If our Bible study is interested in “going deep into the word” then we may very well miss an encounter with Christ as we are busy with our heads in the book.

Perhaps the reason reading the Bible for many of us is boring is that we are reading it like we read a map: for information. Scripture reading is less about the information in the tree and more about looking for God, who knows your name and invites you to join in the journey.

The Faith Trip

Many metaphors make up the language of faith. Anytime someone talks of God, it is through a metaphor. Jesus uses metaphor when describing the kingdom of God. The prophets use metaphors to critique the powerful. Modern Christian teachers use metaphors to help us grasp the work of God today.

One of the metaphors we lean on to describe our growing, dying, maturing and learning is our “faith journey.” The faith journey is a rich metaphor that allows the speaker to utilize additional metaphoric language to paint a fuller picture of the journey. We can talk about a “guide” or a “map” that help us on the way. This is a helpful metaphor to be sure.

Photo by  rawpixel  on  Unsplash

Photo by rawpixel on Unsplash

Until it is not.

Listening to others talk about their “faith journey” I hear a conviction that the “journey” is headed somewhere specific. Often called “heaven” but sometimes called “peace” or “joy”, the faith journey metaphor builds in it a basic sense that there is a time when we will “arrive” and we have yet to get there. It is also assumed that when we arrive at this destination that all will be better or something.

The power of the metaphor of “faith journey” is neutered when we use the metaphor with a predetermined destination in mind. Having a destination in mind means that we not only are not going on a journey but that we also have little faith.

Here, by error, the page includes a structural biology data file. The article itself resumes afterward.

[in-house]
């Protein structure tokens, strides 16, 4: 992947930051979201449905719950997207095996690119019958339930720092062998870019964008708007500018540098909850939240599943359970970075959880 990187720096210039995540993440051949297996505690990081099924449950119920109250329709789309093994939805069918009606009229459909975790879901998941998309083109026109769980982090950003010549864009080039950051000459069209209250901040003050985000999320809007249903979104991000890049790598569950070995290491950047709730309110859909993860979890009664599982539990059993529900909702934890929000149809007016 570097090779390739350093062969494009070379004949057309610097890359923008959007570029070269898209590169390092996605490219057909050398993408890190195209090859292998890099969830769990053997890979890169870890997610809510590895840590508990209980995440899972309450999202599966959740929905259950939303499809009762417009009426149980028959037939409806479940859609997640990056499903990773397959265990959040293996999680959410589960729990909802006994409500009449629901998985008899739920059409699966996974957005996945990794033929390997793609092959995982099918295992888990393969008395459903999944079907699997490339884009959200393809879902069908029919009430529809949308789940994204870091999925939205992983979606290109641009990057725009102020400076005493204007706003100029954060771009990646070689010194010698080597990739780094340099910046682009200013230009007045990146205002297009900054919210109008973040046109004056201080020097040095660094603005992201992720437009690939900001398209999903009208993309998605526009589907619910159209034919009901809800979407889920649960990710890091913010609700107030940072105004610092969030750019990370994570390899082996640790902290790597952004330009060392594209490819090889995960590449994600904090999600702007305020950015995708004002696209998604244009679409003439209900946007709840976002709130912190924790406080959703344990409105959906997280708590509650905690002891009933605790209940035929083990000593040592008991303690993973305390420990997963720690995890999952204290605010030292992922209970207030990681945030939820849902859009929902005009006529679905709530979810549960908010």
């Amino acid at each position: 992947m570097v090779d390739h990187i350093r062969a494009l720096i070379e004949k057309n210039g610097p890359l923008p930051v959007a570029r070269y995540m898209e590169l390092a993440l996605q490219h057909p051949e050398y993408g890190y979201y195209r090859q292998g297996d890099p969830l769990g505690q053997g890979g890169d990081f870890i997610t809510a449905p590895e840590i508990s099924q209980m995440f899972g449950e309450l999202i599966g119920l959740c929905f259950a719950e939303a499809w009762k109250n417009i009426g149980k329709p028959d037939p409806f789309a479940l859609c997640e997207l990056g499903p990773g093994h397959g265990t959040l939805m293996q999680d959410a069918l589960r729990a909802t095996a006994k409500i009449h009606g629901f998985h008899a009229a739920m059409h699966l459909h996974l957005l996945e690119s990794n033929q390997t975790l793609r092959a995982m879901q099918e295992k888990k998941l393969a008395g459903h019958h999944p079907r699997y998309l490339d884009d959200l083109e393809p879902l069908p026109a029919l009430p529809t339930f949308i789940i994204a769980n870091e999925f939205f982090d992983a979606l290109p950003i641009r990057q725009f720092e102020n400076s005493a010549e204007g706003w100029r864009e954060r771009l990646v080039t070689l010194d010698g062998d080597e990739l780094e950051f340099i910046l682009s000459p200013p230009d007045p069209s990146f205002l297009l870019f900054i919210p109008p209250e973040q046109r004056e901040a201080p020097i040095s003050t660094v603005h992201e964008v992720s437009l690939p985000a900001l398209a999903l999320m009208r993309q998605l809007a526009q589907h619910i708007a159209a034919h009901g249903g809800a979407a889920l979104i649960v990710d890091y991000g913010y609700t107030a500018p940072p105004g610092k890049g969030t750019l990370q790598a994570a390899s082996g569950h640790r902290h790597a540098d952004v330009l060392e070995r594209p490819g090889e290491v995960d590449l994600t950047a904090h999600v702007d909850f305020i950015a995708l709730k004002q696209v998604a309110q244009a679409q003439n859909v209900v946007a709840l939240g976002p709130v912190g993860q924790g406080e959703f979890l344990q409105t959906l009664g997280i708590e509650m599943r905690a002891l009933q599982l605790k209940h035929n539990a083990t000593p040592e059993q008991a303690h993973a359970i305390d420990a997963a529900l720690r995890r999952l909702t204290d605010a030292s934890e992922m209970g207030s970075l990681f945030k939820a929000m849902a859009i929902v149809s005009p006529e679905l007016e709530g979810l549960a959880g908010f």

To go on a journey is to emphasis the process of traveling, not the destination. When we go somewhere, say for vacation or for work, we do not use the word journey to describe it. We say we took a trip to Florida or we have a work trip this week. I have yet to hear anyone say, “I have to journey out for work on Thursday.” Or even, “we journeyed to Disney.”

The language of trip presupposes that the point is the destination. Otherwise why would you leave home at all if not to “arrive” that the destination.

The language of journey presupposes that the point is the process of traveling. It is the process of learning and trusting the guides will take you places that you did not predetermine. It is the language of faith that there are things in the journey that are more important than the destination, if only we were not focused on the destination.

We are on a the faith journey, not the faith trip.

Reviving a Church one Sunset at a Time

Can you discern if this is a sunset or sunrise?   --  Photo by  Johannes Plenio  on  Unsplash